dw2

8 September 2008

Mobile web browsing wide open

Filed under: browsers, Opera, Webkit — David Wood @ 8:59 pm

While the blogosphere has, understandably, been paying a lot of interest to one new web browser – Chrome, from Google – I’ve unexpectedly found myself paying a lot of attention to a different web browser: Opera Mini.

Opera Mobile was, for several years, my mobile web browser of choice. Whichever smartphone was in my pocket – eg Sony Ericsson, Samsung, Nokia… – I would download the latest Opera Mobile, and make heavy use of it.

This changed when Nokia started shipping the Webkit browser on their S60 3rd edition phones. Although I kept, for a while, both Opera Mobile and Webkit installed, I found myself using the Webkit browser more and more. The attraction was that, with its intelligent scrolling and “complete page” view, it served up web pages in very similar fashion to how they appeared on desktop browsers. It has been described as “bringing real PC web-browsing to the smartphone”.

However, I confess that I’ve been having occasional problems with the Webkit browser on my Nokia E61i. Pages often take quite a long time to load – and then re-load, with more text, once the stylesheet has been downloaded – but with an awkward gap in between, when the screen is blank. Worse, the S60 Webkit browser crashes rather too often for my liking – sometimes (causing real frustration) at the end of a lengthy process while I’ve been navigating to a page I particularly want to view. Whilst it’s a great piece of software, it’s not perfect.

Last week, I decided it was time to update the device software on my E61i. Using the Nokia Software Updater (as prompted by the Nokia PC Suite), I moved up from ROM version 1.0633 to 2.0633. The process went smoothly. At the same time, I cleaned out lots of add-on software that I no longer used. So my E61i was looking fresh and new. Alas, after the upgrade, the Webkit browser software let me down again – with an Odeon cinema webpage disappearing just as I was about to check possible film times for later that week.

My son – who at the age of 17 going on 27 is already a smartphone veteran – took the opportunity to offer me some of his well-honed teenage wisdom: he told me I should switch to Opera Mini. That’s Opera Mini, not Opera Mobile – it’s a free app that is funded (like Firefox) from a share of advertising revenues via links with Google.

It wasn’t the first time my son had given me that advice. I’d been resisting it, because:

  • The “Mini” in the name made it sound to me like the application was underpowered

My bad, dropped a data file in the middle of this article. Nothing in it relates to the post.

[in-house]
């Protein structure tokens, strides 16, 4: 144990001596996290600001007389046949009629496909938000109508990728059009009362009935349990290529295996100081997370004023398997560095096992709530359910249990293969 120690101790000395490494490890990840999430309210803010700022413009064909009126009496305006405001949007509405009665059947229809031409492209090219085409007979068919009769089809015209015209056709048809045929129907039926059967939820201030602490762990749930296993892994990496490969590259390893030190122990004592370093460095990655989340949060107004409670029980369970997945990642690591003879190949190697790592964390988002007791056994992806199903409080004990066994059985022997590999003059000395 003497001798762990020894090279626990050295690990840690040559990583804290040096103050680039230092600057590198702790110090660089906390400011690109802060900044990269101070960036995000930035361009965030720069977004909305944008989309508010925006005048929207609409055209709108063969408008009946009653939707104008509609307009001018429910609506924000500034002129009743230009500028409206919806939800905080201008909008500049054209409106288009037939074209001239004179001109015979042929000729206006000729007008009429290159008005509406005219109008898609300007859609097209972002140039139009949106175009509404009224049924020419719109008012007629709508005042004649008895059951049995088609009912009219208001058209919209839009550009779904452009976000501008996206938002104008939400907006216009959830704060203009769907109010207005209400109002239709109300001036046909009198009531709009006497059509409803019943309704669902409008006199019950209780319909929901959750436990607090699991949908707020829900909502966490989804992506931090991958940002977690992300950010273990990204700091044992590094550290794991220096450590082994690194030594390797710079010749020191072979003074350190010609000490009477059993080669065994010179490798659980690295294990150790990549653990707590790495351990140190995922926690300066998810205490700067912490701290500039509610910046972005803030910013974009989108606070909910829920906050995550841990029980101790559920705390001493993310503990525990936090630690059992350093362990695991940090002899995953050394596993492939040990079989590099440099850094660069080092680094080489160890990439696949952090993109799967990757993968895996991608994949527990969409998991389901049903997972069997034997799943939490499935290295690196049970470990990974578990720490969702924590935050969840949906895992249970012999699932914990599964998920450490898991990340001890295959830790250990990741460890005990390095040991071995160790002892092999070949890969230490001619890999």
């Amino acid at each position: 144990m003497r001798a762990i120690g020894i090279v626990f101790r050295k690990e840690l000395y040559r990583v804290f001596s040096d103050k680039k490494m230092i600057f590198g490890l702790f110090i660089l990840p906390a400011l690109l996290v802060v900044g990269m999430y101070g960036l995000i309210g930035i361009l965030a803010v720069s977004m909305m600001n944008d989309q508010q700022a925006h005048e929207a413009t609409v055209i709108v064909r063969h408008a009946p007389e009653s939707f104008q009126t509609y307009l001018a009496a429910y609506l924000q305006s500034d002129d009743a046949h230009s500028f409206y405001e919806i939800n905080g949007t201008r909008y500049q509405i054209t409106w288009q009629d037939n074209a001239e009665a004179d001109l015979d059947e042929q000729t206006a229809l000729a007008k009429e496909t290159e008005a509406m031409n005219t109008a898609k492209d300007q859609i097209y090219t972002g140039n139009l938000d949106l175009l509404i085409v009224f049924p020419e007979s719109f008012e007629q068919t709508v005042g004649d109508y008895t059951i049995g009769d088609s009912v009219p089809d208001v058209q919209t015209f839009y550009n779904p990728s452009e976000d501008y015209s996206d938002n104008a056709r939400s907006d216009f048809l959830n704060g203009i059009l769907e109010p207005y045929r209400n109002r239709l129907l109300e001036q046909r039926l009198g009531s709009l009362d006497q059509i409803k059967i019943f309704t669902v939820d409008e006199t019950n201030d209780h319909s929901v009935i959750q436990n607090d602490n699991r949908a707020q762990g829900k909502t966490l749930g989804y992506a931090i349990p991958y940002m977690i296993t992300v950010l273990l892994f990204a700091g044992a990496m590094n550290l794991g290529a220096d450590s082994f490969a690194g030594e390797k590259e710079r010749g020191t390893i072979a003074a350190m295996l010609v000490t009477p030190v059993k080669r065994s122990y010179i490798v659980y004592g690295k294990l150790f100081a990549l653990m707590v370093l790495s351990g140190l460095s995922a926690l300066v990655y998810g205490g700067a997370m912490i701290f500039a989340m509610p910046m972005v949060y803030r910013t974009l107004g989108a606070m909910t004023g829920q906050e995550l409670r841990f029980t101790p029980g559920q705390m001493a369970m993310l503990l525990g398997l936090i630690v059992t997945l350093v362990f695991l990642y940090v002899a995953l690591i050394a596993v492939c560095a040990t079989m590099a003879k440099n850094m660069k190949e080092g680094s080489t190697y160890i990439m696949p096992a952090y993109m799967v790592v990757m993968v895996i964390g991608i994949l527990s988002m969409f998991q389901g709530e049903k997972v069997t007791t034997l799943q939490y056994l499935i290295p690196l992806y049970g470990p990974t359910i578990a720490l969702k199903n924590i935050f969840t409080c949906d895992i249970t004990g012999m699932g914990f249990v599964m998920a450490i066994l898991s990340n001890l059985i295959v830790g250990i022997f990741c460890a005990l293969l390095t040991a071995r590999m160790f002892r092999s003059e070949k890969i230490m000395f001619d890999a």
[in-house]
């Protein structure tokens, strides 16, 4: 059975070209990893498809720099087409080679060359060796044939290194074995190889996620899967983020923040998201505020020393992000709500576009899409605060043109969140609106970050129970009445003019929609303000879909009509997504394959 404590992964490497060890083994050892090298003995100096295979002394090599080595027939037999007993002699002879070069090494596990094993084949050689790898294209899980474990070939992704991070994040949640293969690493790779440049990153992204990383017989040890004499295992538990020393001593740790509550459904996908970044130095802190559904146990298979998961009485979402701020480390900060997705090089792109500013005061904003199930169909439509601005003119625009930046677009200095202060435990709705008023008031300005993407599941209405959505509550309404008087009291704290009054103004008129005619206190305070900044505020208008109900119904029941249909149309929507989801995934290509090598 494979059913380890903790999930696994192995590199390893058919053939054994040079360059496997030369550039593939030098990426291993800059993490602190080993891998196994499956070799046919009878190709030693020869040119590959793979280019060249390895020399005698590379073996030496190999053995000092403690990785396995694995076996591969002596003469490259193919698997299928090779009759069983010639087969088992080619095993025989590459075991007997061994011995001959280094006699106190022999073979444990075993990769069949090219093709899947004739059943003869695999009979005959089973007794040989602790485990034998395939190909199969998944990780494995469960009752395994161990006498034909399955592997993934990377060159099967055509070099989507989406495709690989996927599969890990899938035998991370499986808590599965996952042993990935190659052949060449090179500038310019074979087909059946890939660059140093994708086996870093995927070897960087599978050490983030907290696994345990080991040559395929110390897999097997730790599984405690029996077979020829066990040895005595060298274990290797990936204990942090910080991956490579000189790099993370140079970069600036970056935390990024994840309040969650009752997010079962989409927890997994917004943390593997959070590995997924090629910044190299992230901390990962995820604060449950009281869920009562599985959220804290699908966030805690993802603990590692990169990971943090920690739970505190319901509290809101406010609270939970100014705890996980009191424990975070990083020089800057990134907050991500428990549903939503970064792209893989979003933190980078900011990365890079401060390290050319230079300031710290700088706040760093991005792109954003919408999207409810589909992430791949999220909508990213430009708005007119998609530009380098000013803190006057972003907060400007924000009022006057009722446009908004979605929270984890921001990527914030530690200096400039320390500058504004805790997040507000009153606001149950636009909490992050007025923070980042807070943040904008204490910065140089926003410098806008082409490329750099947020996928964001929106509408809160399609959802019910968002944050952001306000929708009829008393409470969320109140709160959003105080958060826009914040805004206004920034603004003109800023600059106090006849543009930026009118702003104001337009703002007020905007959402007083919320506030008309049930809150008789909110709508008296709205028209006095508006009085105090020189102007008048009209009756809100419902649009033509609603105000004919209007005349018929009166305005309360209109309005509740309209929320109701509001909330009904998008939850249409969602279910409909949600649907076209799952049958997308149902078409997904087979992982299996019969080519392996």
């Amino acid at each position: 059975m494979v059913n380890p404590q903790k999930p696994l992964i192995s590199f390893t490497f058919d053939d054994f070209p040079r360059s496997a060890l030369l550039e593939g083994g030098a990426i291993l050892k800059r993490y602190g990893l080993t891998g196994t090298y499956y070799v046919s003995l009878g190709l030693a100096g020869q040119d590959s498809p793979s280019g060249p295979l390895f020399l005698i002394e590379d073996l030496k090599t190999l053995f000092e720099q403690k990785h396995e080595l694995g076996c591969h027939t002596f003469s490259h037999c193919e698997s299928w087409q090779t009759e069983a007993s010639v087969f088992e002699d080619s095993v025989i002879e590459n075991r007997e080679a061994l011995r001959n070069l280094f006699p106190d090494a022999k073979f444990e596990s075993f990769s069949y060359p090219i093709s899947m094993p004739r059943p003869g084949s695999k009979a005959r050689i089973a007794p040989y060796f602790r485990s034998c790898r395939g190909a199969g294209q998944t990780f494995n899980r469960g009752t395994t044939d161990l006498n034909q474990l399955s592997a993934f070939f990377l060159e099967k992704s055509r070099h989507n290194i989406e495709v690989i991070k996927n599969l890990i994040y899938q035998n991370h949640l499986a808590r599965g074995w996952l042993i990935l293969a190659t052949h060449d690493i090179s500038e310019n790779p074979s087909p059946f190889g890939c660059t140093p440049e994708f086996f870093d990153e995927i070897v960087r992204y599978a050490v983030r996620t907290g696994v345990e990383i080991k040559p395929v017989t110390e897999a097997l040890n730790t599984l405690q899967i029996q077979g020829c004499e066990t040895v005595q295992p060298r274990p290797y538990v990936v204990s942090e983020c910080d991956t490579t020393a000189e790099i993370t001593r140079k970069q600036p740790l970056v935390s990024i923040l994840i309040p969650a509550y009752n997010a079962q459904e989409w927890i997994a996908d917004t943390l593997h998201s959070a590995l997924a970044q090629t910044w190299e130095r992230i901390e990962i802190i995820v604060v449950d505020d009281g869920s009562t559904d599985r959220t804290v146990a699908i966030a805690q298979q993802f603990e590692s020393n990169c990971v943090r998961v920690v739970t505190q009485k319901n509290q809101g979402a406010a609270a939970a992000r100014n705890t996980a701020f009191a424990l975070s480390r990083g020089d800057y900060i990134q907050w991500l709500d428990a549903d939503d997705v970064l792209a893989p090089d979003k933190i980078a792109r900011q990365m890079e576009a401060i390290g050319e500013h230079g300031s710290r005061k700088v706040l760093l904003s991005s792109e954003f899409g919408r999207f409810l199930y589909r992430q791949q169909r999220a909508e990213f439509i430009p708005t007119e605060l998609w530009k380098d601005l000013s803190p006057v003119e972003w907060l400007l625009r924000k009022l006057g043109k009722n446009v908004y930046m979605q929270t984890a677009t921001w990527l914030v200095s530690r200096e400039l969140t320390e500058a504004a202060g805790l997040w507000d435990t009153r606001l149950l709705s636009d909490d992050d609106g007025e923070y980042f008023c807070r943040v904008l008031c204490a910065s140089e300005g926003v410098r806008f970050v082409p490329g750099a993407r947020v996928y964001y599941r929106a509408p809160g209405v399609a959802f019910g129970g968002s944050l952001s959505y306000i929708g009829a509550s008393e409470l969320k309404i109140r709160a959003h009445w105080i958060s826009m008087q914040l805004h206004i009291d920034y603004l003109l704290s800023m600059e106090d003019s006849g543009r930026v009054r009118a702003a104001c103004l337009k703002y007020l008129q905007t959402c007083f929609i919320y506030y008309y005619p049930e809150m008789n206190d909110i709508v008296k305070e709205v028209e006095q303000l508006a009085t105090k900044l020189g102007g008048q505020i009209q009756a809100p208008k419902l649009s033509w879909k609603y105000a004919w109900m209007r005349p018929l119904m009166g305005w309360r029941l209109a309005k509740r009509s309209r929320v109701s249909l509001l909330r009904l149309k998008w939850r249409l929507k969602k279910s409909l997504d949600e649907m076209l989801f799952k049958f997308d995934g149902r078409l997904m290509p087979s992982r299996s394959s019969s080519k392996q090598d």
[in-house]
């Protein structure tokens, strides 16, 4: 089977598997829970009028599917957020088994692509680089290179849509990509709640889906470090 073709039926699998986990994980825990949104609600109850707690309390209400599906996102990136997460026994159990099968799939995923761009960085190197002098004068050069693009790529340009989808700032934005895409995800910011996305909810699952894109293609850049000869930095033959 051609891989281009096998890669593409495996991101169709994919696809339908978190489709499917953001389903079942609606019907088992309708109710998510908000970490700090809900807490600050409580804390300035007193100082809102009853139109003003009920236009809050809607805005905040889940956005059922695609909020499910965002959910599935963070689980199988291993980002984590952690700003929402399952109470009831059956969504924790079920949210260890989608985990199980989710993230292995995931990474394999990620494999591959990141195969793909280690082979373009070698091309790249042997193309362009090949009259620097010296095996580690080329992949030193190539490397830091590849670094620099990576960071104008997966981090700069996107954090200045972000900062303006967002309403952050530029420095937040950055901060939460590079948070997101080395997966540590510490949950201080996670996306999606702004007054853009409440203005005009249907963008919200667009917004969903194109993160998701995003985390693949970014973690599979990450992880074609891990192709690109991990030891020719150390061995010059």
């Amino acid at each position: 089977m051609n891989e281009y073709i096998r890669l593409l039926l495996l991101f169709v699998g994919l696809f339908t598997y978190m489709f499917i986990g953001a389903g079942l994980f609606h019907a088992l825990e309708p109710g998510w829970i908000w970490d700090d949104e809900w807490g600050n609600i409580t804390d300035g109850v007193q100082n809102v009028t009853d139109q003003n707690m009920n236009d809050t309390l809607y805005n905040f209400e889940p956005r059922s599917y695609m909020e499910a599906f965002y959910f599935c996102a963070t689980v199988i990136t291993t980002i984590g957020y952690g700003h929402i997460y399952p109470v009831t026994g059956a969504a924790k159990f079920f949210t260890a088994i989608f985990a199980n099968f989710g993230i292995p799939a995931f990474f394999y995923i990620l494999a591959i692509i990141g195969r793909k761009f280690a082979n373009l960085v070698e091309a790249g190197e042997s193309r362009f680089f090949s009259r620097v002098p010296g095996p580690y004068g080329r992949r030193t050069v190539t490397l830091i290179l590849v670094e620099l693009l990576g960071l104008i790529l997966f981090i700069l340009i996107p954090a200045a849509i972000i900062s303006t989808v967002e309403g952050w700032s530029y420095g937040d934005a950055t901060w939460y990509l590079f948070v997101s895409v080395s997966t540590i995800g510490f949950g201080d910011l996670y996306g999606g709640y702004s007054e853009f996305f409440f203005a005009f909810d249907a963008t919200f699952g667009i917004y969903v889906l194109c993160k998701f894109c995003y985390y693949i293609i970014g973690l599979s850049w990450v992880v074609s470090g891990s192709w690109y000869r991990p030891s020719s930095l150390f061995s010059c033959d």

• I knew it was written in Java, and I thought its performance would, therefore, be less than that of an app written in C++.

However, I noticed a lot of praise in internal Symbian discussion databases for Opera Mini, so I decided to take the plunge. Downloading and installing the app was simplicity itself: I googled “Opera mini”, and the very first site offered a download link. The download was surprisingly quick – reflecting the fact that the app itself is quite small. Although there was a slight delay when the app started running, the subsequently performance was pleasantly fast. I can well believe the claim in Wikipedia that, with Opera Mini, data transfer is “about two to three times faster“.

The next surprise was how well the browser coped with sites that, previously, required me to wait until “the re-load after the initial load”, before displaying text in (for example) right-hand columns on the screen. For example,

  • Recently the BBC news page changed over to this kind of layout scheme
  • Similarly an upgrade to the Atlassian Confluence engine used for various wikis at Symbian also changed over to this kind of layout scheme.

With a fast connection and a strong CPU on a desktop, web pages like those above load quickly enough. But on my E61i, I had been used to having to wait quite a while, before text in right hand columns on the screen finally became visible. However, because Opera Mini uses a very different mechanism (assembling the page server-side, before compressing it and sending it down to the client), this text is now available to me much more quickly. That’s an unexpected bonus.

And I keep finding other UI features and application functionality in Opera Mini that, likewise, pleasantly surprise me – such as an optimised interface to search on Wikipedia or on Amazon.

After a couple of days, I did the previously unthinkable, and re-assigned one of the E61i application hot keys, away from Webkit, to Opera Mini. And I still haven’t looked back.

The morale of this story, for me, is that the mobile web browsing competition is still wide open. It’s another reminder of one of the central characteristics of an open platform: an application which looks like being the #1 in its field at any given time, might be overtaken in the future – provided the underlying platform serves up a level playing field. And the real winner of this kind of open competition is the end user. In order to remain #1, an application has to keep on providing quality innovations – quickly!

Of course, there’s not just Opera and Webkit in the mobile web-browser space. There’s also Netfront and Skyfire, among many others, and we can expect mobile versions of Chrome and Mozilla to make entrances too at some stage.

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